Letters to the Clinical Editor

Letters to Cath Lab Digest's Clinical Editor, Dr. Morton Kern. (Note: The following letters to the editor missed the print edition of the March issue, and will be published in print with the April edition.)
Letters to Cath Lab Digest's Clinical Editor, Dr. Morton Kern. (Note: The following letters to the editor missed the print edition of the March issue, and will be published in print with the April edition.)
Re: Dynamic Leadership in the Cath Lab, January 2010 Dear Dr. Kern, I feel compelled to reply to your Clinical Editor’s Corner which appeared in the January edition of Cath Lab Digest. You are correct in noting that every lab in the country deals with the challenges of interpersonal dynamics on a daily basis. Although you did not mention our hospital by name, we are the only hospital in Venice, and the reference in your article did an injustice to the leadership and staff of our cath lab. You are correct in that the director of the cath lab is a tech, who came to us several years ago from a prestigious teaching institution with greater than 20 years experience in the field. He did bring many changes, such as the initiation of cross-training the staff. He challenged the staff who were comfortable in the roles they had solely performed to become cross trained to all roles, and provided them with the resources to make this happen. It’s somewhat ironic that the director felt attendance at the Cath Lab Basics course in December would promote increased engagement and professionalism for some of the staff members, and thus arranged for this group to attend. It’s interesting to note that in our Employee Satisfaction and Culture of Safety surveys, our cath lab staff has consistently scored their department as a very positive working environment. In addition, our cath lab director was recently named Director of the Quarter, having been nominated by his staff. Their support has been demonstrated by the reaction of the staff to your article. Multiple staff members, both those who were present at the conference and those who were not, reacted with disappointment to see their department portrayed in such a negative light. A staff meeting was held, and members are being asked to participate in solutions to move forward to promote team engagement. Does the cath lab staff overwhelmingly support the mission of their department and our facility? Absolutely! Do we still have interpersonal issues? Absolutely! Have they been ignored? No! Our hospital takes pride in the service we provide to our patients and to each other. We have achieved Joint Commission disease specific certification in both Stroke and Heart Failure care. We strive to be in the top 10% nationally in our Core Measure outcomes, and have been a Thomson Reuters top 100 hospital for four consecutive years. Our outcomes speak for themselves and can only happen with much collaboration and engagement of all our departments. We have learned lessons from this experience: staff members are more aware of the impact of positive daily interaction; the importance of addressing issues within the team on a peer to peer basis; the realization that spoken words have consequences and that silence might imply agreement. This team plans to communicate more openly, challenge negative behaviors and promote positivity within the group. Although I agree with the intent of your article, and don’t doubt that the comments expressed to you were taken at face value, please consider that there are many layers as you “peel back the onion”, and use discretion when naming a group or facility. Respectfully, Sharon DelPuppa Director of Quality Venice Regional Medical Center Venice, Florida Dear Ms. Delpuppa, I would like to apologize to you, your staff, your department and hospital if my article painted your institution in a negative light. I was impressed with the frankness and concern of your staff for the care they want to deliver to their patients, concern for their hospital and courage in discussing problems with me. I will be more careful in the future. The issues were certainly not unique, no matter how qualified or well intentioned the individuals who are perceived as difficult. I am certainly one of those individuals. Morton J. Kern, MD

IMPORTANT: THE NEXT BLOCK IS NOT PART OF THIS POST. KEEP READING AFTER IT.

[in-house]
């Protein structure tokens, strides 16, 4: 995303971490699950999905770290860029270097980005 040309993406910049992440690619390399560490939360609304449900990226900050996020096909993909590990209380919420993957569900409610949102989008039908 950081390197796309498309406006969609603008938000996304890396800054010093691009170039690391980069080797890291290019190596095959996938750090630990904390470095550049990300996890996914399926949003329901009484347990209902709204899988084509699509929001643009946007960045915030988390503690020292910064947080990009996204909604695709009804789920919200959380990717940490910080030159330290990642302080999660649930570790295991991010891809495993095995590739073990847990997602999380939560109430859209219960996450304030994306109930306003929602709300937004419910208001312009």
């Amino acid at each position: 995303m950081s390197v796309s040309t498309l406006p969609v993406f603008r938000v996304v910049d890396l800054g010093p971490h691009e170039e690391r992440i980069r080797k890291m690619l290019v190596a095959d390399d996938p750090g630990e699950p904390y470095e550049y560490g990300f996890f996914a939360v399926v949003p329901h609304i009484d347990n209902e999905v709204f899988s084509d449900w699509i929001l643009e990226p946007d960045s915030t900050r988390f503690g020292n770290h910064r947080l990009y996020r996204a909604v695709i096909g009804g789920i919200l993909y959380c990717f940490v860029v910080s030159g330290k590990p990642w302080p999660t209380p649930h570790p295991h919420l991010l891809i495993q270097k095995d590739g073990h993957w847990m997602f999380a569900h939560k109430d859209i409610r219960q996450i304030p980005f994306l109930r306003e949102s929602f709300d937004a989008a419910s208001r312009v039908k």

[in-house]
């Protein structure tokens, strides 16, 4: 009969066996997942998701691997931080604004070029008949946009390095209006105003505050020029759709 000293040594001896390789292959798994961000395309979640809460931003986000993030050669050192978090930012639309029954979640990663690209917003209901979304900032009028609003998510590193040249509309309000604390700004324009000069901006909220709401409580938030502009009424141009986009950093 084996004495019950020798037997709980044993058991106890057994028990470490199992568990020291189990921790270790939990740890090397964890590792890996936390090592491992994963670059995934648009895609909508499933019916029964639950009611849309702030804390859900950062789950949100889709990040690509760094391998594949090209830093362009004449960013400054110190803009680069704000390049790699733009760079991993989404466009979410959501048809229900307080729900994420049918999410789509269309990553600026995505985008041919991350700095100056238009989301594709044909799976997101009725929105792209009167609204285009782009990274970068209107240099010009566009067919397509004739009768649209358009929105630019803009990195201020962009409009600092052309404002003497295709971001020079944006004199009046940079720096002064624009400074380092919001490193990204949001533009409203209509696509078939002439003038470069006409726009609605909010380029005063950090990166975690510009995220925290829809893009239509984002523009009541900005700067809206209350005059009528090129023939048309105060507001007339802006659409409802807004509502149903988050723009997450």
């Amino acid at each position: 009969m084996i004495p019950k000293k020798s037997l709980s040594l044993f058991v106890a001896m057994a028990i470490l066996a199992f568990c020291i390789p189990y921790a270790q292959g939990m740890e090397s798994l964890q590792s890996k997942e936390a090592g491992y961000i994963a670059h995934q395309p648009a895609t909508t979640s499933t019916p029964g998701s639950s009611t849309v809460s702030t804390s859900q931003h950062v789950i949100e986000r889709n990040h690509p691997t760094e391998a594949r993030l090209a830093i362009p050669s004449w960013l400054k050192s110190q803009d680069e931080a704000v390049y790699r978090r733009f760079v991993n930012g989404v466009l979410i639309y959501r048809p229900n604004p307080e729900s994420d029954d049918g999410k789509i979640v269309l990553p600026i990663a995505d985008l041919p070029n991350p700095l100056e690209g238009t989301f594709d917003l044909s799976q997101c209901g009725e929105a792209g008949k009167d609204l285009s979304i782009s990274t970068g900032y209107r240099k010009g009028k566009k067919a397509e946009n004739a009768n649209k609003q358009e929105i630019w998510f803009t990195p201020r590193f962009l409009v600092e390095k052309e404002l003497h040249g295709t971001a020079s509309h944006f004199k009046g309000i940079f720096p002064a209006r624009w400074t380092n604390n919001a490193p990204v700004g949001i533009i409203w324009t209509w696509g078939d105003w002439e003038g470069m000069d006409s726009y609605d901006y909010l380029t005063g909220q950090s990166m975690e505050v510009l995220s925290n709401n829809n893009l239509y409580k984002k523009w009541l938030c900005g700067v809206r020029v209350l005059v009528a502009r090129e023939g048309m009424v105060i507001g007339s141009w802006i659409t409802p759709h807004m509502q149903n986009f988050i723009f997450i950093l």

Dear Dr. Kern, In response to your January 2010 article re: Dynamic Leadership in the Cath Lab, the phrase "tip of the iceberg" comes to mind. Your timely editorial highlights a problem that is, unfortunately endemic to staffing a modern cath lab. The lab I work in is probably typical for a larger teaching facility, our case load covers peripherals, cardiac, carotids and some EP cases, to name a few. Our hospital participates in many national studies; thus, we are "early adopters" for new technologies. The staffing mix utilizes fellows, nurse clinicians, nurses in all roles and RCIS techs. The scope of one’s responsibilities is often determined by one’s competencies, regardless of the job classification. Thus the potential for discord on a daily basis is great, but we manage as professionals. My one reservation is the apparent reticence on the part of management at all levels to effectively confront those individuals (and they are a small minority) whose behavior/job performance is disruptive. I have given copies of your article to my managers and hope they utilize the options you offer to foster "collaborative leadership" in my lab. Thanks for illuminating a very real and pervasive problem in the workplace. Respectfully yours, Walter Groesbeck, RN, BSN
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